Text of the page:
Near-infrared variability in dusty white dwarfs: Tracing the accretion of planetary material

Laura K. Rogers, Siyi Xu, Amy Bonsor, Simon Hodgkin, Kate Y.L. Su, Ted Von Hippel, Michael Jura

Research output: Contribution to journalArticlepeer-review

11 Scopus citations


The inwards scattering of planetesimals towards white dwarfs is expected to be a stochastic process with variability on human time-scales. The planetesimals tidally disrupt at the Roche radius, producing dusty debris detectable as excess infrared emission. When sufficiently close to the white dwarf, this debris sublimates and accretes on to the white dwarf and pollutes its atmosphere. Studying this infrared emission around polluted white dwarfs can reveal how this planetarymaterial arrives in their atmospheres.We report a near-infraredmonitoring campaign of 34 white dwarfs with infrared excesses with the aim to search for variability in the dust emission. Time series photometry of these white dwarfs from the United Kingdom Infrared Telescope (Wide Field Camera) in the J-, H-, and K-bands was obtained over baselines of up to 3 yr.We find no statistically significant variation in the dust emission in all three near-infrared bands. Specifically, we can rule out variability at∼1.3 per cent for the 13 white dwarfs brighter than 16th mag in K-band, and at ∼10 per cent for the 32 white dwarfs brighter than 18th mag over time-scales of 3 yr. Although to date two white dwarfs, SDSS J095904.69-020047.6 and WD 1226+110, have shown K-band variability, in our sample we see no evidence of new K-band variability at these levels. One interpretation is that the tidal disruption events that lead to large variabilities are rare occur on short time-scales, and after a few years the white dwarfs return to being stable in the near-infrared.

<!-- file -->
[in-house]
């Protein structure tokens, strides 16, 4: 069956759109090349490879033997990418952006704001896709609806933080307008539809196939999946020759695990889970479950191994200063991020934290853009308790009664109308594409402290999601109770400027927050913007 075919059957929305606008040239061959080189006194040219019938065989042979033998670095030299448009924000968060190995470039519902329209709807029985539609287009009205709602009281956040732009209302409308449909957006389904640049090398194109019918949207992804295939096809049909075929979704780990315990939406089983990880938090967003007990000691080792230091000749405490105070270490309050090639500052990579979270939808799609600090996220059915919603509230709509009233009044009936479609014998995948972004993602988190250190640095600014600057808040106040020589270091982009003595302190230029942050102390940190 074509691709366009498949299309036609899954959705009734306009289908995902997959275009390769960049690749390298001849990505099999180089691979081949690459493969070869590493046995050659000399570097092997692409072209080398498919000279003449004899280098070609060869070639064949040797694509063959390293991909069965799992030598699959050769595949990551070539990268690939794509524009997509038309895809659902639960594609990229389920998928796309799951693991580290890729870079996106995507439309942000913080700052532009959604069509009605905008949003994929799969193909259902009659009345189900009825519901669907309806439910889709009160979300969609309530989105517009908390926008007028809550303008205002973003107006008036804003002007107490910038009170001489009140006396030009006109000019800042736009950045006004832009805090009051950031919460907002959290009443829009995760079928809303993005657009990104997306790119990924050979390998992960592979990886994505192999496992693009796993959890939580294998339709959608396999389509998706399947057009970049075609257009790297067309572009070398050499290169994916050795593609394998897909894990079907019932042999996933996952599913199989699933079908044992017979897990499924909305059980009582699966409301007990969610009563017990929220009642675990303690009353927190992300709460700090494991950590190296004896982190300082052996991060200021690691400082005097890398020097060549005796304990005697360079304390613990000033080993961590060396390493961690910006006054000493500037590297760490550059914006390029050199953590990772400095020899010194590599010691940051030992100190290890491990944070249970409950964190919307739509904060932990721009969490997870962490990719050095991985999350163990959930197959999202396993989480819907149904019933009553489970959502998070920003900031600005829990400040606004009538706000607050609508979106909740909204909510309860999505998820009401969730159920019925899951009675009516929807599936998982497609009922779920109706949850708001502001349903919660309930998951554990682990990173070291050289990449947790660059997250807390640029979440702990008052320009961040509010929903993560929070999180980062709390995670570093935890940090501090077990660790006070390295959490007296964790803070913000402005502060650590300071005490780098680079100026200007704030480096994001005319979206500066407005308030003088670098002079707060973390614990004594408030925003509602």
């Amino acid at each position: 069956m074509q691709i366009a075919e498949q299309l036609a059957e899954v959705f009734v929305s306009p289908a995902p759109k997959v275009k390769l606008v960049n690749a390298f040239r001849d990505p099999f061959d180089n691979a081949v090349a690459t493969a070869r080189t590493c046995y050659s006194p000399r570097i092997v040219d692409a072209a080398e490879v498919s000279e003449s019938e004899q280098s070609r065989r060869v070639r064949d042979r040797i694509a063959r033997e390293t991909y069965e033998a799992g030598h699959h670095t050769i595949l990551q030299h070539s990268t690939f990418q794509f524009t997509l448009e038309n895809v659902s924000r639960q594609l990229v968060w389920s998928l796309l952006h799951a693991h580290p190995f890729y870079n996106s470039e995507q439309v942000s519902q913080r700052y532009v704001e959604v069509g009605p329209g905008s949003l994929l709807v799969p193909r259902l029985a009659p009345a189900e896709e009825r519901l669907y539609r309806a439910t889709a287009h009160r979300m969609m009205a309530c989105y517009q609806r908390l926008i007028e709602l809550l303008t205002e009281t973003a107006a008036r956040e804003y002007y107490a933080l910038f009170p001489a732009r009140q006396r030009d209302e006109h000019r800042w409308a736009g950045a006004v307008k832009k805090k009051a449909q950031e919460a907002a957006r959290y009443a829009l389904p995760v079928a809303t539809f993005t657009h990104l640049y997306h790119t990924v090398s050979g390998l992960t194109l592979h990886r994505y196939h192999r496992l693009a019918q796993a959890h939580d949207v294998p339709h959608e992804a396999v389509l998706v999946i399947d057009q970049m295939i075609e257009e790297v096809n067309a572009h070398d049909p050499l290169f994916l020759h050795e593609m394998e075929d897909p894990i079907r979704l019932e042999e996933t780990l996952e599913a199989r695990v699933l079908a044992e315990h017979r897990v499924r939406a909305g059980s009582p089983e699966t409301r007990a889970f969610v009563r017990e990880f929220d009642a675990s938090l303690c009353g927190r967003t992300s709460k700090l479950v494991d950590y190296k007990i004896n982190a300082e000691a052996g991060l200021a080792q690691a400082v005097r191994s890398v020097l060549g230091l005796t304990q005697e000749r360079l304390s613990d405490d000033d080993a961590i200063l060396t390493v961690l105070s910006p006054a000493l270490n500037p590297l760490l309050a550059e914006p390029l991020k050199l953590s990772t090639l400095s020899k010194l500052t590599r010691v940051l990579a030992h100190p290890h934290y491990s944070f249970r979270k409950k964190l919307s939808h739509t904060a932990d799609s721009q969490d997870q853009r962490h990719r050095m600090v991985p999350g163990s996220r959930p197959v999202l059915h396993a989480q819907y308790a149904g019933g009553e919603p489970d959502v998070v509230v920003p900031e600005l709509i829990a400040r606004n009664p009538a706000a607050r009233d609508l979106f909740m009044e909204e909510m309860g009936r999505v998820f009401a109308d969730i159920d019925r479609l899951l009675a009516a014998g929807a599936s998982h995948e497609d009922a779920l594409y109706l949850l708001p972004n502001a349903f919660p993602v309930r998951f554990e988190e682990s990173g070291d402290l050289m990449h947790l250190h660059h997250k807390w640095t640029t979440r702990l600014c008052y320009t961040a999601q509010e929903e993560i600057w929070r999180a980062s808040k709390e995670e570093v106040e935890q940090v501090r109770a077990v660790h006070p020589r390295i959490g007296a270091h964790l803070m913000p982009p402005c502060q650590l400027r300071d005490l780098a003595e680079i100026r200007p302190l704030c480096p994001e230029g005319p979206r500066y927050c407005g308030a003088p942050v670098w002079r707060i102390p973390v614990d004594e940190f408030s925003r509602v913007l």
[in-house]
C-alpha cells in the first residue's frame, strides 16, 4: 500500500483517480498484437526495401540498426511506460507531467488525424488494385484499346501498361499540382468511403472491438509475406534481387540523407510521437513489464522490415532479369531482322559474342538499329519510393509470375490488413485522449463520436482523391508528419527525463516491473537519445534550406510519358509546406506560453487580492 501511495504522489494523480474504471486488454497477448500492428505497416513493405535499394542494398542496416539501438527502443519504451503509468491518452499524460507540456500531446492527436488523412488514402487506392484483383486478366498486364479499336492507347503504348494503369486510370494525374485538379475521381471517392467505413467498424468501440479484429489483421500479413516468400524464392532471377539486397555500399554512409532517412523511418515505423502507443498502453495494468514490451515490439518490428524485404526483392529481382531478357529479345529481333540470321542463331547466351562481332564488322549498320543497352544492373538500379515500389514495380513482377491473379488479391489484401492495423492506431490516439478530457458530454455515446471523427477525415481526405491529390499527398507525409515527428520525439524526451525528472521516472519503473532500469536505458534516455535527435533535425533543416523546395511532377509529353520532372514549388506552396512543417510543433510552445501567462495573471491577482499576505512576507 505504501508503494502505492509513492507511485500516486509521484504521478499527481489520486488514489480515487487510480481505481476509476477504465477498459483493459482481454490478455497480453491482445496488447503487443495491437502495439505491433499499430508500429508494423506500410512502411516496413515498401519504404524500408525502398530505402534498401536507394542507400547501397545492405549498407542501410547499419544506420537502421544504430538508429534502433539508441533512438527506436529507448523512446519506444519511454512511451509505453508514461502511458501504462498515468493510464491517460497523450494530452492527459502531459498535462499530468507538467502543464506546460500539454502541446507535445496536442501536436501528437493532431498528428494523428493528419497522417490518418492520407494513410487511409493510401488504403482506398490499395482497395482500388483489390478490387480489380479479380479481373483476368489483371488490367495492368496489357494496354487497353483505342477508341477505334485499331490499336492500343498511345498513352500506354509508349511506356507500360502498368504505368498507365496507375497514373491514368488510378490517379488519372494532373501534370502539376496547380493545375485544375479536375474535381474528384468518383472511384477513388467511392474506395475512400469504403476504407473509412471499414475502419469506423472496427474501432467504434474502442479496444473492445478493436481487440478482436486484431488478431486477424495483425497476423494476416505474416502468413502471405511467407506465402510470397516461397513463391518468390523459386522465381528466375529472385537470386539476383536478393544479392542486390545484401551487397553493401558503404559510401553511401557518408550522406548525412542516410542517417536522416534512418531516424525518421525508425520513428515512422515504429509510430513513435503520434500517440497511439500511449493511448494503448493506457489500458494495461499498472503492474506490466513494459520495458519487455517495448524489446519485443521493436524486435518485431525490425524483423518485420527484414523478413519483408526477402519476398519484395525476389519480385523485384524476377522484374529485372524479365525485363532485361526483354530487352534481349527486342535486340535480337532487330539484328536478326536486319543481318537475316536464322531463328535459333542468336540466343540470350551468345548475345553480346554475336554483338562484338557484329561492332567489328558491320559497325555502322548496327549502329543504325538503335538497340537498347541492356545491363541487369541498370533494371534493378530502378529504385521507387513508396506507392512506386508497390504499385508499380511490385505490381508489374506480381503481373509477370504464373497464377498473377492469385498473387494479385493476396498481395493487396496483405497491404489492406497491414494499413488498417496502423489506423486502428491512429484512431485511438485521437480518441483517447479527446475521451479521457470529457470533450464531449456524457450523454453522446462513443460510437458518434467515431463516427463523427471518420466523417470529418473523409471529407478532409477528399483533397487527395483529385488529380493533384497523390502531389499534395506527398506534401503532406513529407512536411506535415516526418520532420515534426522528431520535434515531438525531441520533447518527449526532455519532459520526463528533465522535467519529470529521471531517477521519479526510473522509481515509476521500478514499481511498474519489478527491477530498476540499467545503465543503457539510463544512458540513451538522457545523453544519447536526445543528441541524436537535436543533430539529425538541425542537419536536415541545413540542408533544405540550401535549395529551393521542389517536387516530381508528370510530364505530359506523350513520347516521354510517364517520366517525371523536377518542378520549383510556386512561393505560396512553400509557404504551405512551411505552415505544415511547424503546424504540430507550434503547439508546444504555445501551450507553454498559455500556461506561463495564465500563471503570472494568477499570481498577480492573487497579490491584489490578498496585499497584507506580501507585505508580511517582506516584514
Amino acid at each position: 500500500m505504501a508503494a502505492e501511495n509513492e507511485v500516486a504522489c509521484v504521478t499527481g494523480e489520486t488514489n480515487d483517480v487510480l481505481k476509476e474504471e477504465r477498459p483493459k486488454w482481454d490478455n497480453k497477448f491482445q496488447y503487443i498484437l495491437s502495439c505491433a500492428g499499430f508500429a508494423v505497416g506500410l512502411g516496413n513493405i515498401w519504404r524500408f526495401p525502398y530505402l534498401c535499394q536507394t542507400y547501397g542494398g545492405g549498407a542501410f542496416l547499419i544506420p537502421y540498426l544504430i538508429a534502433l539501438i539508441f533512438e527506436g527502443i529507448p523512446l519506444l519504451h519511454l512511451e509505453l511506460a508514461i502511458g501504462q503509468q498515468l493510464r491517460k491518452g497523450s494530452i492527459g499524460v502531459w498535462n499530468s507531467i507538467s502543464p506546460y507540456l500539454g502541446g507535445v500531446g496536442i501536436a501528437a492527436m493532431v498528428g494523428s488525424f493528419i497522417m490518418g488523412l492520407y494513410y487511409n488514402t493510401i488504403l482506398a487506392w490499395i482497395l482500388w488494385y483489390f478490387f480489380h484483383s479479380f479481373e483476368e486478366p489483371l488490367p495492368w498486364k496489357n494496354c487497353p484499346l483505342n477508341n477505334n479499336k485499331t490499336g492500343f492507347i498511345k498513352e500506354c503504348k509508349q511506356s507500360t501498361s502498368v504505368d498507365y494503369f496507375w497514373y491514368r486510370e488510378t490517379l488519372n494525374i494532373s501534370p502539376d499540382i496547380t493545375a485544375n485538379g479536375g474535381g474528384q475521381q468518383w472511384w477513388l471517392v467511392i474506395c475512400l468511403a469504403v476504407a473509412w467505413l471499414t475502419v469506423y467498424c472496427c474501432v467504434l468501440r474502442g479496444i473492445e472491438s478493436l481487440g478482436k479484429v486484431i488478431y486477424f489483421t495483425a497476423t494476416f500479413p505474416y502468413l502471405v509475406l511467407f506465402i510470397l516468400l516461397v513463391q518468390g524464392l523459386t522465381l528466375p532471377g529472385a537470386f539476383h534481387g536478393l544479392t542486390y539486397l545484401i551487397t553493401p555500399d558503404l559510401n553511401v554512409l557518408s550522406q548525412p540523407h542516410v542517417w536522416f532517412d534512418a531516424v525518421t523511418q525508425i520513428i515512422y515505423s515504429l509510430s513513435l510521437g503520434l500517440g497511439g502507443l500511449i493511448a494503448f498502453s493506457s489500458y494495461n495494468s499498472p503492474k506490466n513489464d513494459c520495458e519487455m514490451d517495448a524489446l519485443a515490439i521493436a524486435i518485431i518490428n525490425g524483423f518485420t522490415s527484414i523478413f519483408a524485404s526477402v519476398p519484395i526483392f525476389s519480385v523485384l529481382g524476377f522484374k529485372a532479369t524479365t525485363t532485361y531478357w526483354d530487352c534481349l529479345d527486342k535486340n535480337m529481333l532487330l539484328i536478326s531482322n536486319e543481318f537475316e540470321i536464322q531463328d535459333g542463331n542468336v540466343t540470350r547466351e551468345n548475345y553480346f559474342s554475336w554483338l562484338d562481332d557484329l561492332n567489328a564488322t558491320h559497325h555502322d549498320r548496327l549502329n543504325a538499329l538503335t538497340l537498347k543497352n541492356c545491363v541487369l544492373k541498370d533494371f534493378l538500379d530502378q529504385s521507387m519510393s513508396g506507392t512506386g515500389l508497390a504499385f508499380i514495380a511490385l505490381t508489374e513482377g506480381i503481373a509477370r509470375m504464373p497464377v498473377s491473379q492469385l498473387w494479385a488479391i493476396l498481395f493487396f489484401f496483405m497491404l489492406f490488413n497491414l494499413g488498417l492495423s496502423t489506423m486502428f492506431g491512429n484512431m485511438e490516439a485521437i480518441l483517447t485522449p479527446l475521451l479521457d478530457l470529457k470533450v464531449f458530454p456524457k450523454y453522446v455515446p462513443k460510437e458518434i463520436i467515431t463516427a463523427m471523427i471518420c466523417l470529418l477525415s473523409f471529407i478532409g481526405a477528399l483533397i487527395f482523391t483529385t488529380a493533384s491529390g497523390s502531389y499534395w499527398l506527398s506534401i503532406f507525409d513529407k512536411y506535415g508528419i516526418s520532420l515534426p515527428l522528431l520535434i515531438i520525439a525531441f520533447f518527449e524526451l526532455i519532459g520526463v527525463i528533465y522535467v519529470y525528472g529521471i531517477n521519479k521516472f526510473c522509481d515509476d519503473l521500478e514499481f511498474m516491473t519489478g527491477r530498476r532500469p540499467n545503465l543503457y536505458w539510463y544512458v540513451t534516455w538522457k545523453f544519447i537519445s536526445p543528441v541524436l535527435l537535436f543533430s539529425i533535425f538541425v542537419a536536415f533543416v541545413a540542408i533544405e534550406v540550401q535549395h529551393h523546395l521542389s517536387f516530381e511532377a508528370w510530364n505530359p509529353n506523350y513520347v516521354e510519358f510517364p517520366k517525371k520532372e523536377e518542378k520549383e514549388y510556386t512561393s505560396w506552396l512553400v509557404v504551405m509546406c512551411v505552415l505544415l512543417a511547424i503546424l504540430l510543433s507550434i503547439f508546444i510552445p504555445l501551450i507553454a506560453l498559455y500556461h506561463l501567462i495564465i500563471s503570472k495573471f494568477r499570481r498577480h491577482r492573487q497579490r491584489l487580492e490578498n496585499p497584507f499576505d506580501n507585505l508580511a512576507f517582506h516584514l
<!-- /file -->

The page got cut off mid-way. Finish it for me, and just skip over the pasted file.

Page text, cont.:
Original languageEnglish (US)
Pages (from-to)2861-2874
Number of pages14
JournalMonthly Notices of the Royal Astronomical Society
Issue number2
StatePublished - 2020


  • Circumstellar matter
  • Infrared: Planetary systems
  • Methods: Observational
  • Techniques: Photometric
  • White dwarfs

ASJC Scopus subject areas

  • Astronomy and Astrophysics
  • Space and Planetary Science


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